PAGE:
Con-Ass and other Pain in the Ass Stories

Photo from BusinessWorld Online

Photo from BusinessWorld Online

Senator Mar Roxas calls the latest horror episode in the House of Representatives Con-Asswang, like a cadaver risen from the dead that will suck dry the Filipino people.  To ward off this evil, he distributed garlic garlands to his fellow senators and to Anti-Con-Ass congressmen in the lower house.  Expect the price of garlic to surge in the coming days as more people would be joining in the exorcism of the devil.

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This Con-Ass animal is so unpopular that when I clicked on the link to a Con-Ass story in Yahoo! News yesterday, I got this response from the webwasher:

The requested URL has been blocked by the Webwasher Real-Time Classifier. The page was classified as sexual, erotic or adult content (71% probability overall) which is not allowed by your administrator at this time.

See, Con-Ass is a filth!

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Transparency International just released its 2009 Global Corruption Barometer Report that says the Philippines has the worst anti-corruption drive in Southeast Asia with 77% of those interviewed thought that the government’s response to curb corruption is not at all effective.  

Filipino public officials and civil servants were rated as the “most affected by corruption” (by 35 percent of survey respondents), followed by political parties (28 percent), the legislature (26 percent), the judiciary (7 percent), the business community (3 percent), and media (1 percent).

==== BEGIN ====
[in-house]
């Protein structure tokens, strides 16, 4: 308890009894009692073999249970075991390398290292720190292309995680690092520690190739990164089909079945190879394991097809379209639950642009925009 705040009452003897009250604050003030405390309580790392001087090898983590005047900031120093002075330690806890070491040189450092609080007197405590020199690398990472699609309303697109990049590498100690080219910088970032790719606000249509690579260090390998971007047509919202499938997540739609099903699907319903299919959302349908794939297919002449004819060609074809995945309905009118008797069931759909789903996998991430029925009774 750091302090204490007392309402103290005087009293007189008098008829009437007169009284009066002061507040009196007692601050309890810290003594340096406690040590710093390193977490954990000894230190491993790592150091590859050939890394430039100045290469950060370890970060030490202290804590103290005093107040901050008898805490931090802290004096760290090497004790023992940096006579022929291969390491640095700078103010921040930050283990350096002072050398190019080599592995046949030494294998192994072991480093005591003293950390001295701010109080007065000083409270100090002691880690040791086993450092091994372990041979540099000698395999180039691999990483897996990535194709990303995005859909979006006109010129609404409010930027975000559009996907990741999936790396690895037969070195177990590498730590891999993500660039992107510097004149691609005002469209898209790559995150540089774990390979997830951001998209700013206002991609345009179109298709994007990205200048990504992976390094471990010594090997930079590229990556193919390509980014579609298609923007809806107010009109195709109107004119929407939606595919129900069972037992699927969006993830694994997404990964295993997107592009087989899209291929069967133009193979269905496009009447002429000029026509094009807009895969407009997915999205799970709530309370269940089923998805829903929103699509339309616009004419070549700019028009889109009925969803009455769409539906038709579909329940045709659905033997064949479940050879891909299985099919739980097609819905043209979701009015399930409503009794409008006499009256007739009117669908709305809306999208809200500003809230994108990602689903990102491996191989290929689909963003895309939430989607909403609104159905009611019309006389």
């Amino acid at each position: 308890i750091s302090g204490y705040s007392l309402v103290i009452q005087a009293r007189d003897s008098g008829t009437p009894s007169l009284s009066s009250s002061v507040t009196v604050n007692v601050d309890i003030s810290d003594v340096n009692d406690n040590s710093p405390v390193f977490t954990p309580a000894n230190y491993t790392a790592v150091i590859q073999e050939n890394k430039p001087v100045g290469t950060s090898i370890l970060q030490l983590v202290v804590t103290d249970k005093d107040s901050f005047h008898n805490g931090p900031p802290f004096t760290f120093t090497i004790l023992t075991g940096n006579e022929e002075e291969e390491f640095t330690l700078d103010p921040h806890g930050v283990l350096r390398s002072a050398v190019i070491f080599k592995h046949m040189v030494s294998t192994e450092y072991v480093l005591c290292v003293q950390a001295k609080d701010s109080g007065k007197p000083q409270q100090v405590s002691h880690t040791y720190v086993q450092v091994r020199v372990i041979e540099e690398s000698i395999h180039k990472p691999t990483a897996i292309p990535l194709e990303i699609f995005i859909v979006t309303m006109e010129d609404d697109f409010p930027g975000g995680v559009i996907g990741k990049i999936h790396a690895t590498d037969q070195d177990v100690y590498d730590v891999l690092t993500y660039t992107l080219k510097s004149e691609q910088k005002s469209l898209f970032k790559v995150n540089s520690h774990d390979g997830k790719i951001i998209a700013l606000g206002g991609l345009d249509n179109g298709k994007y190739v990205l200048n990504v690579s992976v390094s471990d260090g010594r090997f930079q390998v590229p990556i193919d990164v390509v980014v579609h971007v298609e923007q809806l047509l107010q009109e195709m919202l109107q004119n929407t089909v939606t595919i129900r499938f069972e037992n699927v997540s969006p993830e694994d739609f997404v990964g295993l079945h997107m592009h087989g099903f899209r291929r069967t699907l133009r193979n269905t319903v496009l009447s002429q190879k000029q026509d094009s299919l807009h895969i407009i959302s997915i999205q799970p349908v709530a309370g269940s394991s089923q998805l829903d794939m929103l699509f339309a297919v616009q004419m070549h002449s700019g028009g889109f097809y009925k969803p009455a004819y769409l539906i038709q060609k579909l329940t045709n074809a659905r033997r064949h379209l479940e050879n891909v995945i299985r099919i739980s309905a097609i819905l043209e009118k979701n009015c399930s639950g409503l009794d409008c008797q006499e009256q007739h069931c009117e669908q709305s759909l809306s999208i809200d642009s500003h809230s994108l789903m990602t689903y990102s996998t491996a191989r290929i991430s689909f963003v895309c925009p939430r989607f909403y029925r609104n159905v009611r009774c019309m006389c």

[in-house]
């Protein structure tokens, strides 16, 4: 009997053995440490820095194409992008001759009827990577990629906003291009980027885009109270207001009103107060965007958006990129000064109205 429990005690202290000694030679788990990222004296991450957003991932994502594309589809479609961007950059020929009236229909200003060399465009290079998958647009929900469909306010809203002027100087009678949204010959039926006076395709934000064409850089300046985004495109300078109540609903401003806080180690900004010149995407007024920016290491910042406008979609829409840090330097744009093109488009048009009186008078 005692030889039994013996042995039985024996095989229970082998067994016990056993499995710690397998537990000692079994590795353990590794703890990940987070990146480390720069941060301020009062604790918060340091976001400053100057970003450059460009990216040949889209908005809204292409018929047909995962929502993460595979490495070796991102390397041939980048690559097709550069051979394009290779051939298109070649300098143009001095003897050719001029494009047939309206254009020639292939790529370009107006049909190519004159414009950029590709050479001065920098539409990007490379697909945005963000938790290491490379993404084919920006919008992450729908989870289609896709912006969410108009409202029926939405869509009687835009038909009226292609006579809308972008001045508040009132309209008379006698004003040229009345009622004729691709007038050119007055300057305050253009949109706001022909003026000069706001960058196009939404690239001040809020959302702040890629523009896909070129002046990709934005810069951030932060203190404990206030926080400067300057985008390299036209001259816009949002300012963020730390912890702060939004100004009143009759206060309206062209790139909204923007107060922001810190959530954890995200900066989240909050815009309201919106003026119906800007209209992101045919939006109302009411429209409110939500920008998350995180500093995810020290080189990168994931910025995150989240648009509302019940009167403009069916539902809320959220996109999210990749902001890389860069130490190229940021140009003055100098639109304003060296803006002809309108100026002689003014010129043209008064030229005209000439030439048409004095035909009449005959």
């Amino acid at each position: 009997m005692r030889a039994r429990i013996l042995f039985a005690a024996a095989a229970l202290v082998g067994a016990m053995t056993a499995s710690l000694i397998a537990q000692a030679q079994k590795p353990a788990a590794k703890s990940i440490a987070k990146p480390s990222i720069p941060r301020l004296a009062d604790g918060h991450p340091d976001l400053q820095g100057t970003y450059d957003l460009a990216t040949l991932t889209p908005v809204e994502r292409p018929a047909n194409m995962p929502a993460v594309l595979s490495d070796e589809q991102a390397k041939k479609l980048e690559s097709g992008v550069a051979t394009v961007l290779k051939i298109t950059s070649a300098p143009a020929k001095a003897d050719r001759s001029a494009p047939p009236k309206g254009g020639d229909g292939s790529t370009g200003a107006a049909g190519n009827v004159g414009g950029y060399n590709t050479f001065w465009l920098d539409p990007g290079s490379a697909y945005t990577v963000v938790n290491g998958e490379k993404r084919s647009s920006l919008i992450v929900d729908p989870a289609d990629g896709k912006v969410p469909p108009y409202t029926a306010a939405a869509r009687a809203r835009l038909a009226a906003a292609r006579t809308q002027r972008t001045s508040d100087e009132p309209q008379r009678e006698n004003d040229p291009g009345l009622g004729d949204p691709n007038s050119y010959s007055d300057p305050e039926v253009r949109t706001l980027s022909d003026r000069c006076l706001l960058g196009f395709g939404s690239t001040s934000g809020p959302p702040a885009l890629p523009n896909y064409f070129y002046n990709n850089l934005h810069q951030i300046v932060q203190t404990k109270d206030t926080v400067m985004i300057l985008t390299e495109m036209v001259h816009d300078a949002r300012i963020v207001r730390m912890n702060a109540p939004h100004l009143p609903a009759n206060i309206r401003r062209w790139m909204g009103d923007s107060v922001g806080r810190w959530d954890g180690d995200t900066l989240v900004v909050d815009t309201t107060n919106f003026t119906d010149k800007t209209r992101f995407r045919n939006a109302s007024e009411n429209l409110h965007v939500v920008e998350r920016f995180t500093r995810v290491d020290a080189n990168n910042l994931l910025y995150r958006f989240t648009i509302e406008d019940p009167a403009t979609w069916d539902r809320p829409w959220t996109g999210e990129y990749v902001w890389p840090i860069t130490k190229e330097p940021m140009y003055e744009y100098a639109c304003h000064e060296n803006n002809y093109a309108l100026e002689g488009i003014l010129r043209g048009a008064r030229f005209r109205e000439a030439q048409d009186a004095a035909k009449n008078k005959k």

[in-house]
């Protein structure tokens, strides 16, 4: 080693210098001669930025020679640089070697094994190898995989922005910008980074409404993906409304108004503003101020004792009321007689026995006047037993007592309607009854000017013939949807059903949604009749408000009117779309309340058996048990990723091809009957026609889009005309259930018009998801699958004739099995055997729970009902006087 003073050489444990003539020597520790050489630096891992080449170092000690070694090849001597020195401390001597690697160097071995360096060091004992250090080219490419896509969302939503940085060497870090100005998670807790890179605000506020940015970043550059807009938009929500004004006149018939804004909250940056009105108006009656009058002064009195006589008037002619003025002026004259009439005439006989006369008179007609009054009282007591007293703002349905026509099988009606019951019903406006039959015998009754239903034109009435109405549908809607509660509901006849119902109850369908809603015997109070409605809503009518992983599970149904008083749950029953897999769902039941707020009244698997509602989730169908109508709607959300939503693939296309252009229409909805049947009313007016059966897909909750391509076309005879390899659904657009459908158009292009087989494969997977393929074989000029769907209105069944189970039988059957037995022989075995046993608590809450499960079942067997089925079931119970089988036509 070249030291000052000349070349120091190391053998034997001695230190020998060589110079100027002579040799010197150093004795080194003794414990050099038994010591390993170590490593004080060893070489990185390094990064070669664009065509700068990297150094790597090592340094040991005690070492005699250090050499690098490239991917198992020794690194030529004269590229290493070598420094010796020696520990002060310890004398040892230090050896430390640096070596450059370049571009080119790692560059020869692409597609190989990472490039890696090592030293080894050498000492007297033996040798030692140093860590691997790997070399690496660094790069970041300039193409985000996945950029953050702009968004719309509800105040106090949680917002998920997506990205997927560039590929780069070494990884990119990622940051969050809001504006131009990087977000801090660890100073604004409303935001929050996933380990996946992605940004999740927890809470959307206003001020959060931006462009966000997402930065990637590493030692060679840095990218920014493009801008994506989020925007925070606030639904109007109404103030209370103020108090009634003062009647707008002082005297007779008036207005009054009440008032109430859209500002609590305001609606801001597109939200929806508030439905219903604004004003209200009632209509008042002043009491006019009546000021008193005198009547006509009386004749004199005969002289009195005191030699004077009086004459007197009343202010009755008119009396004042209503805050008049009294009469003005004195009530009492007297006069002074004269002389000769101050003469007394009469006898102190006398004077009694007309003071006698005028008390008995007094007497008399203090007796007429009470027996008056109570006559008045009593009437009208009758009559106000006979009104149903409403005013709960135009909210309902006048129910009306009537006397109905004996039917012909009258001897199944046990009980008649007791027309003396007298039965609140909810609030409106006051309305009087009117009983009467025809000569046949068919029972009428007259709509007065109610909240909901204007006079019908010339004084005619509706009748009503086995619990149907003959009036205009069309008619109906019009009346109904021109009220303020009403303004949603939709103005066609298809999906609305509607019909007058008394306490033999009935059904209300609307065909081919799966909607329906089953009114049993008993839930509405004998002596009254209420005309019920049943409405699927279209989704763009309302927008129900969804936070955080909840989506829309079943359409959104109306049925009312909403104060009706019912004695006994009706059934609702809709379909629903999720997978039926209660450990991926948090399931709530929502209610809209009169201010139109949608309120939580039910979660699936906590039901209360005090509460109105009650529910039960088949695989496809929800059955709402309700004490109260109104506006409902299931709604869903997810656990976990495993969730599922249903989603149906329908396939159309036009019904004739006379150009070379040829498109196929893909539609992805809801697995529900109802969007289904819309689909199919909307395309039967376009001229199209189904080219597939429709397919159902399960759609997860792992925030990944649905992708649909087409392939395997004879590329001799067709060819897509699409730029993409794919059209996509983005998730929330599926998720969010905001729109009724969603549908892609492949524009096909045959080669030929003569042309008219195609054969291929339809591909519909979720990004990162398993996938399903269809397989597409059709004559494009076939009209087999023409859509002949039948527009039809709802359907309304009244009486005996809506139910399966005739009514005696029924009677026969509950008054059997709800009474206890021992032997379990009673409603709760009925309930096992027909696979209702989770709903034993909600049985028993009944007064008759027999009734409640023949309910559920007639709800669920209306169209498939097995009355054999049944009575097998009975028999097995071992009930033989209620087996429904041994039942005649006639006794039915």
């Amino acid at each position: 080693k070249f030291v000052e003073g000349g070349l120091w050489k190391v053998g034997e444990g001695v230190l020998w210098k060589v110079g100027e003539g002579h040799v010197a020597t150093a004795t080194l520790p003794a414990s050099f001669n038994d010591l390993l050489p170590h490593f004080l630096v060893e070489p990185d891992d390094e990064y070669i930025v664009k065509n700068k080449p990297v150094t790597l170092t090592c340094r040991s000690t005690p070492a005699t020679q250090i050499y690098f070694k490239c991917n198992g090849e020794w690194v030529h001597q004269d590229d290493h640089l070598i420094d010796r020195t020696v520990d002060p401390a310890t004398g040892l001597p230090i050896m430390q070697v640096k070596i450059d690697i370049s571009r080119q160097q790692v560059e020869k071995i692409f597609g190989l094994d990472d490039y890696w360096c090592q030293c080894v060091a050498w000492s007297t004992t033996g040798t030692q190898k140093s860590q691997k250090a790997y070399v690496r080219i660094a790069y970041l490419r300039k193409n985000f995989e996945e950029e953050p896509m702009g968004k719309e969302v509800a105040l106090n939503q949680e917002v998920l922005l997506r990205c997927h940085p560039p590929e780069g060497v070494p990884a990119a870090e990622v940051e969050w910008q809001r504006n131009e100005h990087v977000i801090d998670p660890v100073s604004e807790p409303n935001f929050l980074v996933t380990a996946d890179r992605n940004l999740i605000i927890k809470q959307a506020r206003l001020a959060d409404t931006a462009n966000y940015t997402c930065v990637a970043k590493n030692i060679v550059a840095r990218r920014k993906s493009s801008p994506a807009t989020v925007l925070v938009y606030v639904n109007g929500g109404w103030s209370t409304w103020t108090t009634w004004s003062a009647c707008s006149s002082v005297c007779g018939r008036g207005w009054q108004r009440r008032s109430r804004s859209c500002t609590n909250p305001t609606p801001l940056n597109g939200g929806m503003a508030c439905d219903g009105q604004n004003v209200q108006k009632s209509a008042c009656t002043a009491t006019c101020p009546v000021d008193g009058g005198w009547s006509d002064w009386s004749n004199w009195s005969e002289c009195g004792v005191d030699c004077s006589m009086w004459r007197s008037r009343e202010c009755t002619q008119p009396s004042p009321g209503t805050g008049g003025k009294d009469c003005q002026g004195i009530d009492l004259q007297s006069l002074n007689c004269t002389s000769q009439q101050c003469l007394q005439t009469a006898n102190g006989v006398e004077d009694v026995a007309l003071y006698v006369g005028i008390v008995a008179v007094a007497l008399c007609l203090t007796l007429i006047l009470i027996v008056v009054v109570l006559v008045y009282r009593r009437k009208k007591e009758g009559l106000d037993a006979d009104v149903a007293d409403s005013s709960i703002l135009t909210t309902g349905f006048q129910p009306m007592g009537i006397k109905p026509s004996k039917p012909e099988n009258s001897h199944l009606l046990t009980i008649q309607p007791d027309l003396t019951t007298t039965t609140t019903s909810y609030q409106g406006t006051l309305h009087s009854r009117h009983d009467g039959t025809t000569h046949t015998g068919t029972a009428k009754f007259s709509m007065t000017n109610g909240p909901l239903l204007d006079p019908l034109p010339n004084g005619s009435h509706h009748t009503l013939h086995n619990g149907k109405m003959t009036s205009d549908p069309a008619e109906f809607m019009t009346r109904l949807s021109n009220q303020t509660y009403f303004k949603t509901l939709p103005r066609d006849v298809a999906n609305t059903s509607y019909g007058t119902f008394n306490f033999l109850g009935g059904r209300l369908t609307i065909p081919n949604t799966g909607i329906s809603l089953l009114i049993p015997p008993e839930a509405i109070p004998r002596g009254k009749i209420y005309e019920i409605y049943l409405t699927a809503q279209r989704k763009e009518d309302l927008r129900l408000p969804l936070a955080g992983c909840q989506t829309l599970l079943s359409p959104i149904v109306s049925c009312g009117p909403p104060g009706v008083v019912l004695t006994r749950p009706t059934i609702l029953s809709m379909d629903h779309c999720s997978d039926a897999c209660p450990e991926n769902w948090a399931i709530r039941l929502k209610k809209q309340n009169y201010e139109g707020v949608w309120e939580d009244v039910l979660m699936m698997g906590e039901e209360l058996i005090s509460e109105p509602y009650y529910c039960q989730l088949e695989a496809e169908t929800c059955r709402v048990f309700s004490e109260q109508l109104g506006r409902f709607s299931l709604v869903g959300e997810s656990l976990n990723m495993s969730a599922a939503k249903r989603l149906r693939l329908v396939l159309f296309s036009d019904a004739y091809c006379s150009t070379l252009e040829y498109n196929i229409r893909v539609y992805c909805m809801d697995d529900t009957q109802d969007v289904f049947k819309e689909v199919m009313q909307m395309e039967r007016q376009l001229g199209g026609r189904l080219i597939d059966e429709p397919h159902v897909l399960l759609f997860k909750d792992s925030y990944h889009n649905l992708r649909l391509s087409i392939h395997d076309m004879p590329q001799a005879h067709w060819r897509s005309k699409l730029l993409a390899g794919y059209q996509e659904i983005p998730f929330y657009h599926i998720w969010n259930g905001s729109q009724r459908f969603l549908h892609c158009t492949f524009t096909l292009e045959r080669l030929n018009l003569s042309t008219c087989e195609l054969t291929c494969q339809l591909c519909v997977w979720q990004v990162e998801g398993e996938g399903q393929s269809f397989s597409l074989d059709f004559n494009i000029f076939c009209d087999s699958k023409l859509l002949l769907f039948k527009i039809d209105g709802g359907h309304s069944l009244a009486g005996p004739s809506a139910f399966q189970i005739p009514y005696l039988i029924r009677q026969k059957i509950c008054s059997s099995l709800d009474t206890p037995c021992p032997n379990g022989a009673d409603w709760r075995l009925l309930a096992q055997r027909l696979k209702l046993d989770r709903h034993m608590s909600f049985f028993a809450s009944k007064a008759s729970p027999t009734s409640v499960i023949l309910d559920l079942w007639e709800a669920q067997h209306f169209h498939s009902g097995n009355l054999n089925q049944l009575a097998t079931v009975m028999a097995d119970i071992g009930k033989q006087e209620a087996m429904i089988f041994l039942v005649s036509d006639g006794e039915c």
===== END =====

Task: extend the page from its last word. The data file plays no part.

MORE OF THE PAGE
Sigh.

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To add more pain in the already sore and sorry state of our nation, Hongkong based Political and Economic Risk Consultancy also released yesterday its business survey on the effectiveness of the bureaucracy of 12 economies in Asia, where the Philippines our beloved, ranked 10th, almost in the asshole! 

Ranking by most efficient to least efficient economies:  Singapore, Hong Kong, Thailand, South Korea, Japan, Malaysia, Taiwan, Vietnam, China, Philippines, Indonesia and India.

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Corrupt public officials and civil servants make an inefficient bureaucracy.  People no longer trust the employees in the civil service.  It is a pity for all the professionals working in the government, they have been casted out and always viewed with suspicion. 

My friends and acquaintances would always crack a joke about me and my work in a government corporation.  I could not do anything but cringe at them.  There is no way to convince them otherwise, that there are still some who do honest and beneficial work for the country.  The ill reputation of the whole bureacracy has already affected the entire system. 

How can we possibly reverse this?

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